because he " failed to show a material change of circumstances" and " failed to show that a modification of primary residential responsibility is in the best interest of [the child]." Id. at ¶ 13. This Court noted its " review of [the] case [was] significantly hampered by the district court's failure to make specific, detailed findings on the relevant issues and its failure to expressly delineate the basis for its decision." Id.

[¶11] Here, Sarah Brooks opposed Roy Brooks' motion to modify, citing his failure to adhere to the North Dakota Rules of Court; however, she did not submit a counter-affidavit to dispute his allegations or to conclusively establish that his allegations have no credibility. The district court's order did not address any of the allegations in Roy Brooks' affidavit, even though he specifically alleged a " health hazard for the children" regarding the mold in Sarah Brooks' basement and his concern for the children's " sleeping wellness" regarding their sleeping arrangements. Rather, the district court simply quoted N.D.C.C. § 14-09-06.6 in its entirety and noted Roy Brooks " should either obtain legal advice or educate himself concerning the law before bringing motions."

[¶12] This Court's review of this case is significantly hampered by the district court's failure to make specific, detailed findings on the relevant issues and law to be applied and its failure to expressly delineate the basis for its decision. See Hankey, 2015 ND 70, ¶ 13, 861 N.W.2d 479; see also Estate of Nelson, 2015 ND 122, ¶ 8, 863 N.W.2d 521 (" This Court cannot perform its appellate function if we are unable to understand the rationale underlying the district court's decision." ). " A reviewing court needs to know the reasons for the trial court's decision before it can intelligently rule on the issues, and if the trial court does not provide an adequate explanation of the evidentiary and legal basis for its decision we are left to merely speculate whether the court properly applied the law." Nelson, at ¶ 8. The lack of findings in the district court's order does little to explain the rationale for the court's ultimate determination that the motion to modify should be denied. See Hankey, at ¶ 13.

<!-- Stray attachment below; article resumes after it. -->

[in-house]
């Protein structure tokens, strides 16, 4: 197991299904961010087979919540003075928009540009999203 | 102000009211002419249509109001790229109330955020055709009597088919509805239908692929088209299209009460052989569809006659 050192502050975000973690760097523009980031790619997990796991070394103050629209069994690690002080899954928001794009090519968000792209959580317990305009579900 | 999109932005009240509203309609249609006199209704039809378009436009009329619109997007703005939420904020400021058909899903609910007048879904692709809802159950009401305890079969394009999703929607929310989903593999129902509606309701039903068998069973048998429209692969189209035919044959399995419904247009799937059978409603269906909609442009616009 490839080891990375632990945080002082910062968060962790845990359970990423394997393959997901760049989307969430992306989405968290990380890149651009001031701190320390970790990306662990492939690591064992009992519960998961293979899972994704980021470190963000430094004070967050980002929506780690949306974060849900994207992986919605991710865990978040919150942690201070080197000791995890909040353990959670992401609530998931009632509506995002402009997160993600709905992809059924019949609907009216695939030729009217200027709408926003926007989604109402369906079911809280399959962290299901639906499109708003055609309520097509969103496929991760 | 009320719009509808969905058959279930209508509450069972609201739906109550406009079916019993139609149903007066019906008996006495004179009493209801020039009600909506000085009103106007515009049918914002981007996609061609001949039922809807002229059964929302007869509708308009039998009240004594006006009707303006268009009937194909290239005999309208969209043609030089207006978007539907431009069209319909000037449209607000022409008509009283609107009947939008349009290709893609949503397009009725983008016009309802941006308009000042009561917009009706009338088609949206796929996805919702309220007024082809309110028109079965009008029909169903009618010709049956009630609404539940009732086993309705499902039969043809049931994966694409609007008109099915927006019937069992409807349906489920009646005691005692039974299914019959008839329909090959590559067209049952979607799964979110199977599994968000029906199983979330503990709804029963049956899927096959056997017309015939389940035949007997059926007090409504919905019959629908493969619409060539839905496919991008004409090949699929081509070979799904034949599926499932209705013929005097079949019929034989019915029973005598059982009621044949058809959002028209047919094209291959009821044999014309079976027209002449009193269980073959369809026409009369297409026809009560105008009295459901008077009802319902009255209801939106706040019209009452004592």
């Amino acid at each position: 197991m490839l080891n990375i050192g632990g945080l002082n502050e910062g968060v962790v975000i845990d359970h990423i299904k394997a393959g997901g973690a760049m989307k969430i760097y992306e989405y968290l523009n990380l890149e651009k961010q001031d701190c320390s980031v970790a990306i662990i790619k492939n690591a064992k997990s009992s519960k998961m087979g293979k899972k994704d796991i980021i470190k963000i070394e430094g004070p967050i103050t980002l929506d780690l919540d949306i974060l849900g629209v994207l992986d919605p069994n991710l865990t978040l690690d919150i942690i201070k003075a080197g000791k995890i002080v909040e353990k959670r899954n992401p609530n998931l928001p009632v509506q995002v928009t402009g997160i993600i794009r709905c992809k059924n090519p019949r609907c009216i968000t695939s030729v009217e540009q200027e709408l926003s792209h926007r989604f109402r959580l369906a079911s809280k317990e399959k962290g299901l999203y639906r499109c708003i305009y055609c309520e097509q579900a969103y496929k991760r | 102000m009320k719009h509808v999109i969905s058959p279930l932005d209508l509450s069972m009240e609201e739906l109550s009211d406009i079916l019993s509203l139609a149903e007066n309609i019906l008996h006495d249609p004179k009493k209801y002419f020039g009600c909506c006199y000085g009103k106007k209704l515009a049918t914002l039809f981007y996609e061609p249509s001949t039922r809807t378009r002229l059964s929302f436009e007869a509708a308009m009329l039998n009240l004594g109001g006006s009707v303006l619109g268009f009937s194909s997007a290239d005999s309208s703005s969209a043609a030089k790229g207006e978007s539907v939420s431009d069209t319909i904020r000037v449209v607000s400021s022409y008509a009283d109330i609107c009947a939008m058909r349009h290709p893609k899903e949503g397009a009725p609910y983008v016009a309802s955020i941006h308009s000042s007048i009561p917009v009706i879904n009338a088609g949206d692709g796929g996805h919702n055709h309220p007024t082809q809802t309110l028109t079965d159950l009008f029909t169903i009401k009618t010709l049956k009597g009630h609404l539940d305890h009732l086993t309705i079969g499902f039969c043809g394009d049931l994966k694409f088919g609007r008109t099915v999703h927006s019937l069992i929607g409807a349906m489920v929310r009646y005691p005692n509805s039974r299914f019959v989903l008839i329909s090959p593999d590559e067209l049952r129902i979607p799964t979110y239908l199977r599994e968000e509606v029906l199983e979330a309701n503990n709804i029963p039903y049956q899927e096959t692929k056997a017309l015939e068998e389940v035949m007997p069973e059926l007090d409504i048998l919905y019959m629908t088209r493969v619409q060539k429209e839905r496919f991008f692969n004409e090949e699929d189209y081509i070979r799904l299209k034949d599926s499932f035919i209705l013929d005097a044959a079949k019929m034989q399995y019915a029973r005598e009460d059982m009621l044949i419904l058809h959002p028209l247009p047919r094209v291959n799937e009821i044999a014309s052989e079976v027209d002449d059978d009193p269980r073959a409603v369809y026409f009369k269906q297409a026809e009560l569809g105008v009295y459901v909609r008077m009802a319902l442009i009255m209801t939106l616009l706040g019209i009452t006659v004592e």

[¶13] Like in Hankey, the district court did not conclude that Roy Brooks' allegations were not supported by competent evidence, nor did the court conclude that his allegations were insufficient on their face, even if uncontradicted, to justify modification. See Hankey, 2015 ND 70, ¶ 13, 861 N.W.2d 479. The district court did not conclude Roy Brooks failed to establish a prima facie case for modification of primary residential responsibility. Sarah Brooks argued Roy Brooks' motion should be dismissed on procedural grounds for failing to adhere to the North Dakota Rules of Court; however, the district court did not comment on whether it was denying Roy Brooks' motion on a procedural basis, as Sarah Brooks had argued, or on the merits.

[¶14] Because our review of this case is significantly hampered by the district court's failure to make specific, detailed findings on the relevant issues, we reverse and remand for further explanation of the basis for the court's determination.

[¶15] Carol Ronning Kapsner, Lisa Fair McEvers, Daniel J. Crothers, Daniel D. Narum, D.J., Gerald W. VandeWalle, C.J.

[¶16] The Honorable Daniel D. Narum, D.J., sitting in place of Sandstrom, J., disqualified.